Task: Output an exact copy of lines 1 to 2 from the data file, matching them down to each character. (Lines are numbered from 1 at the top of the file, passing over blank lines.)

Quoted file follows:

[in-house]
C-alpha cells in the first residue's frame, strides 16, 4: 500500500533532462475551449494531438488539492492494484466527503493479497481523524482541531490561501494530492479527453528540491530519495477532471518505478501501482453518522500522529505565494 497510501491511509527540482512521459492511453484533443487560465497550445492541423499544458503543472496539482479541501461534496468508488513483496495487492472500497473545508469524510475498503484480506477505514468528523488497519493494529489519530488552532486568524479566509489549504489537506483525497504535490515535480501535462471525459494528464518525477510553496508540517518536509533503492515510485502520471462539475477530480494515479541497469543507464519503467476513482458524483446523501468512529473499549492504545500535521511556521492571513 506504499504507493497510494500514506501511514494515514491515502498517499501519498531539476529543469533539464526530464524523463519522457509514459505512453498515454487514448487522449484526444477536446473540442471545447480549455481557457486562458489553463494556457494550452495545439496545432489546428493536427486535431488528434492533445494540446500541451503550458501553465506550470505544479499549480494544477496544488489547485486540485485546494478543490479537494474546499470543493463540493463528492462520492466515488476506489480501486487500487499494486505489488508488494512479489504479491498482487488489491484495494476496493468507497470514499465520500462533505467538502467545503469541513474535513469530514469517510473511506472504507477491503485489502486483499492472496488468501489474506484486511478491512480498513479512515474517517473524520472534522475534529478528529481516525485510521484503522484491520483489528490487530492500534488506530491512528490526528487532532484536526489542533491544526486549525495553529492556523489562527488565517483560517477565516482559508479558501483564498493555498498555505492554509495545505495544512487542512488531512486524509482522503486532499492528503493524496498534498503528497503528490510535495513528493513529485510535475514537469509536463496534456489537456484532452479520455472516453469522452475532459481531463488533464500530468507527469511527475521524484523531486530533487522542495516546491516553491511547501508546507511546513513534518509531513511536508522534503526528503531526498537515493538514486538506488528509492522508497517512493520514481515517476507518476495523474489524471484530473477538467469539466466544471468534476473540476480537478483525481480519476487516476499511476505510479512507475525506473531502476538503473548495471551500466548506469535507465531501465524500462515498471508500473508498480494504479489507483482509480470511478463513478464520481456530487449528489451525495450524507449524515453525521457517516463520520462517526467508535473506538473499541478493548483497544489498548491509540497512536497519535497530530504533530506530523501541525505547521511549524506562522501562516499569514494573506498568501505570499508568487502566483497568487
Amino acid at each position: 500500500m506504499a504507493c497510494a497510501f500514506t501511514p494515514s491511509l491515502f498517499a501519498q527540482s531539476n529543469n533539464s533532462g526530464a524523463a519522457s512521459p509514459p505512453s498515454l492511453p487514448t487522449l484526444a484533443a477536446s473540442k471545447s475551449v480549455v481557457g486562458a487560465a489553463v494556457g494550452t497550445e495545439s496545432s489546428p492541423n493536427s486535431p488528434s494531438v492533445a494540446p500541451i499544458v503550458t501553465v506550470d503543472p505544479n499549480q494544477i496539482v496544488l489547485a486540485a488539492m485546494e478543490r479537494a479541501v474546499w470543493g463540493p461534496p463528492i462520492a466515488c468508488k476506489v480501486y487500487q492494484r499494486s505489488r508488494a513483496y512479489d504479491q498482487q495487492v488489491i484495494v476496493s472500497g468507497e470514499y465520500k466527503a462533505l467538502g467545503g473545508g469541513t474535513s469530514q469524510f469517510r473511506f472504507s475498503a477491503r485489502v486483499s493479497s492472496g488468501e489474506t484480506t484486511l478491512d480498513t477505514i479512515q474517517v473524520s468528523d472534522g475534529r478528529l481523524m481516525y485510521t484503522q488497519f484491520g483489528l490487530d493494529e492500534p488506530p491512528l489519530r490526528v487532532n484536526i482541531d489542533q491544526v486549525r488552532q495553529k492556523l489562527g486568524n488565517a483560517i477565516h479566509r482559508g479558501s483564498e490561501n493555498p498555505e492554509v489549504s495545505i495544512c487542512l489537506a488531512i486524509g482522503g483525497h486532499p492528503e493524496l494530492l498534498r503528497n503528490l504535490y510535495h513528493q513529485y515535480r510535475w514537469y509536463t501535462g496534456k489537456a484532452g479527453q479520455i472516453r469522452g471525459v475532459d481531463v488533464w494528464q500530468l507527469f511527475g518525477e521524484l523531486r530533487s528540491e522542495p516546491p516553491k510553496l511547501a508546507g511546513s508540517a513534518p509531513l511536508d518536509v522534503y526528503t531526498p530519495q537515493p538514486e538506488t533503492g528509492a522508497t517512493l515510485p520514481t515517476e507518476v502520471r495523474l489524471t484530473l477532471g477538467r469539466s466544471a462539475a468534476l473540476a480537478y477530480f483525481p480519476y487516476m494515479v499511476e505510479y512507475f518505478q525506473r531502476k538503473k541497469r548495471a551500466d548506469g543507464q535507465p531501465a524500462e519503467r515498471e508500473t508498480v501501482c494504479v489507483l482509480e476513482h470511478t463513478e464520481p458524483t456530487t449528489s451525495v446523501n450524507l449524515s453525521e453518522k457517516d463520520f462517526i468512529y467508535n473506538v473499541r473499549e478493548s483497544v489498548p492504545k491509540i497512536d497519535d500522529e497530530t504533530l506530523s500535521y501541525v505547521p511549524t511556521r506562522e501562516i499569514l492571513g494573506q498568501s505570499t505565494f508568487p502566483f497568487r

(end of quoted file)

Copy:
[in-house]
C-alpha cells in the first residue's frame, strides 16, 4: 500500500533532462475551449494531438488539492492494484466527503493479497481523524482541531490561501494530492479527453528540491530519495477532471518505478501501482453518522500522529505565494 497510501491511509527540482512521459492511453484533443487560465497550445492541423499544458503543472496539482479541501461534496468508488513483496495487492472500497473545508469524510475498503484480506477505514468528523488497519493494529489519530488552532486568524479566509489549504489537506483525497504535490515535480501535462471525459494528464518525477510553496508540517518536509533503492515510485502520471462539475477530480494515479541497469543507464519503467476513482458524483446523501468512529473499549492504545500535521511556521492571513 506504499504507493497510494500514506501511514494515514491515502498517499501519498531539476529543469533539464526530464524523463519522457509514459505512453498515454487514448487522449484526444477536446473540442471545447480549455481557457486562458489553463494556457494550452495545439496545432489546428493536427486535431488528434492533445494540446500541451503550458501553465506550470505544479499549480494544477496544488489547485486540485485546494478543490479537494474546499470543493463540493463528492462520492466515488476506489480501486487500487499494486505489488508488494512479489504479491498482487488489491484495494476496493468507497470514499465520500462533505467538502467545503469541513474535513469530514469517510473511506472504507477491503485489502486483499492472496488468501489474506484486511478491512480498513479512515474517517473524520472534522475534529478528529481516525485510521484503522484491520483489528490487530492500534488506530491512528490526528487532532484536526489542533491544526486549525495553529492556523489562527488565517483560517477565516482559508479558501483564498493555498498555505492554509495545505495544512487542512488531512486524509482522503486532499492528503493524496498534498503528497503528490510535495513528493513529485510535475514537469509536463496534456489537456484532452479520455472516453469522452475532459481531463488533464500530468507527469511527475521524484523531486530533487522542495516546491516553491511547501508546507511546513513534518509531513511536508522534503526528503531526498537515493538514486538506488528509492522508497517512493520514481515517476507518476495523474489524471484530473477538467469539466466544471468534476473540476480537478483525481480519476487516476499511476505510479512507475525506473531502476538503473548495471551500466548506469535507465531501465524500462515498471508500473508498480494504479489507483482509480470511478463513478464520481456530487449528489451525495450524507449524515453525521457517516463520520462517526467508535473506538473499541478493548483497544489498548491509540497512536497519535497530530504533530506530523501541525505547521511549524506562522501562516499569514494573506498568501505570499508568487502566483497568487